 collect identifier information
        e.g. IDENTIFIER corresponds to a lexeme (the actual
         word x) and its type (acquired from the declaration of x).
    ignore white space and comments
    report errors

 Good news
    the process can be automated




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                     The Parser
 Its job:
    Check and verify syntax based on specified syntax rules
        e.g. IDENTIFIER LPAREN RPAREN make up an
         EXPRESSION.
        Coming soon: how context-free grammars specify syntax

    Report errors
    Build IR
        often a syntax tree

 Good news
    the process can be automated




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               Semantic analysis
 Its job:
    Check the meaning of the program
        e.g. In x=y, is y defined before being used? Are x and y
         declared?
        e.g. In x=y, are the types of x and y such that you can
         assign one to the other?
    Meaning may depend on context
    Report errors




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                               IRs
 Graphical
    e.g. parse tree, DAG

 Linear
    e.g. three-address code

 Hybrid
    e.g. linear for blocks of straight-line code, a graph to
     connect blocks
 Low-level or high-level




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             The scanning process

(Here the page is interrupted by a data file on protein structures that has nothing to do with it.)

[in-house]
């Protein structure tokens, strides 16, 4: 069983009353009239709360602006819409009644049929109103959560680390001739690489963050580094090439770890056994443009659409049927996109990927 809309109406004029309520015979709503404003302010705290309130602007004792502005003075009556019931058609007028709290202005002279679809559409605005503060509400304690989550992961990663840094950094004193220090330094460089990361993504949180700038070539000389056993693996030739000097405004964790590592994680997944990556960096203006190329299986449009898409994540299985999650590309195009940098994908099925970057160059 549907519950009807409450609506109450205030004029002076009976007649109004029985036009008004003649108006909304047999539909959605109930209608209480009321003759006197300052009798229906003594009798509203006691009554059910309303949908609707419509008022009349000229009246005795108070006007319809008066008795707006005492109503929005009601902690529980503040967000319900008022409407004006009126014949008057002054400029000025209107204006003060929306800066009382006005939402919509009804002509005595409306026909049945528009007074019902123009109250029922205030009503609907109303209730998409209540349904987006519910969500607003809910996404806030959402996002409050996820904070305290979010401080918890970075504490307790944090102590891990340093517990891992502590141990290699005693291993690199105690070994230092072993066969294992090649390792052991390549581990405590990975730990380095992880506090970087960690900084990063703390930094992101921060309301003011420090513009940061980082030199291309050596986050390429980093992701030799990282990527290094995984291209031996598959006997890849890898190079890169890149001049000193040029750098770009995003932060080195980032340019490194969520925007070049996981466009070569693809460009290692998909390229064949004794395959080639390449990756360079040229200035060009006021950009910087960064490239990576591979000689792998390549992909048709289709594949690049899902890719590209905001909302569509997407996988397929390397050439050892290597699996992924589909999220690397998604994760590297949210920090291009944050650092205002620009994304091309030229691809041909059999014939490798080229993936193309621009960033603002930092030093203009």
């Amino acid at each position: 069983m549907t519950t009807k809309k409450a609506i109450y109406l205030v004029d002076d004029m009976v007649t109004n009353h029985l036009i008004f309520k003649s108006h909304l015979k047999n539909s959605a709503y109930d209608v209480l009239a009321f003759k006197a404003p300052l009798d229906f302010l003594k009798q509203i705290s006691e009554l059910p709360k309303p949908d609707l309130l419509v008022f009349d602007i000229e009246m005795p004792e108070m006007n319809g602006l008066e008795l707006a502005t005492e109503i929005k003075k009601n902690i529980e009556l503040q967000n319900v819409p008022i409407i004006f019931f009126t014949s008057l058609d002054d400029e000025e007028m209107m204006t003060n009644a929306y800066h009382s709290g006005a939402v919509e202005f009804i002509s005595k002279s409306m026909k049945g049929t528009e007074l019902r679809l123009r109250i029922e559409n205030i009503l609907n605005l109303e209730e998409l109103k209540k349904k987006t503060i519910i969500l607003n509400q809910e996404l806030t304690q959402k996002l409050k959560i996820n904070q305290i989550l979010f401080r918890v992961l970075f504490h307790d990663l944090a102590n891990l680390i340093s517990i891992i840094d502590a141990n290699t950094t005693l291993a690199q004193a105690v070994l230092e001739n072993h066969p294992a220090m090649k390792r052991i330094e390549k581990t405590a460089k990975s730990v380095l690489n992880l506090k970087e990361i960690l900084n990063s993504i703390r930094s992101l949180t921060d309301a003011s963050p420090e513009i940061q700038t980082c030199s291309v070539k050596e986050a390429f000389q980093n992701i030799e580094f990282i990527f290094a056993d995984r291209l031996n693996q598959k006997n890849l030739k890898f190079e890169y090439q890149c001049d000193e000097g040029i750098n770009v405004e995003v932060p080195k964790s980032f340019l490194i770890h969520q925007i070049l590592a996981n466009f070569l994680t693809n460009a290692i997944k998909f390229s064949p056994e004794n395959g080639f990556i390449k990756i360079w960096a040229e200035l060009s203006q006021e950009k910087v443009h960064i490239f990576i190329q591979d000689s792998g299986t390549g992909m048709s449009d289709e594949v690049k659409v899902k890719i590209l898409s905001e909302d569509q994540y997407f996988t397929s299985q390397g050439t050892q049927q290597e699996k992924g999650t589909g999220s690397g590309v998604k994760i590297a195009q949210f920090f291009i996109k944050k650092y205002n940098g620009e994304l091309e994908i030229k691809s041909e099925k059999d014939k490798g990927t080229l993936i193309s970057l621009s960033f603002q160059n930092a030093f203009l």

 Main goal: recognize words
 How? by recognizing patterns
    e.g. an identifier is a sequence of letters or digits that starts
     with a letter.
 Lexical patterns form a regular language
 Regular languages are described using regular
  expressions (REs)
 Can we create an automatic RE recognizer?
       Yes! (Hold that thought)




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            The scanning process
 Definition: Regular expressions (over alphabet )
     is an RE denoting {}
    If , then  is an RE denoting {}
    If r and s are REs, then
        (r) is an RE denoting L(r)

        r|s is an RE denoting L(r)L(s)

        rs is an RE denoting L(r)L(s)

        r* is an RE denoting the Kleene closure of L(r)

 Property: REs are closed under many operations
    This allows us to build complex REs.




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           The scanning process
 Definition: Deterministic Finite Automaton
    a five-tuple (, S, , s0, F) where
         is the alphabet

        S is the set of states

         is the transition function (SS)

        s0 is the starting state

        F is the set of final states (F  S)

 Notation:
    Use a transition diagram to describe a DFA

 DFAs are equivalent to REs
    Hey! We just came up with a recognizer!


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            The scanning process
 Goal: automate the process
 Idea:
    Start with an RE
    Build a DFA
       How?

               We can build a non-deterministic finite automaton
                (Thompson's construction)
               Convert that to a deterministic one
                (Subset construction)
               Minimize the DFA
                (Hopcroft's algorithm)
      Implement it
 Existing scanner generator: flex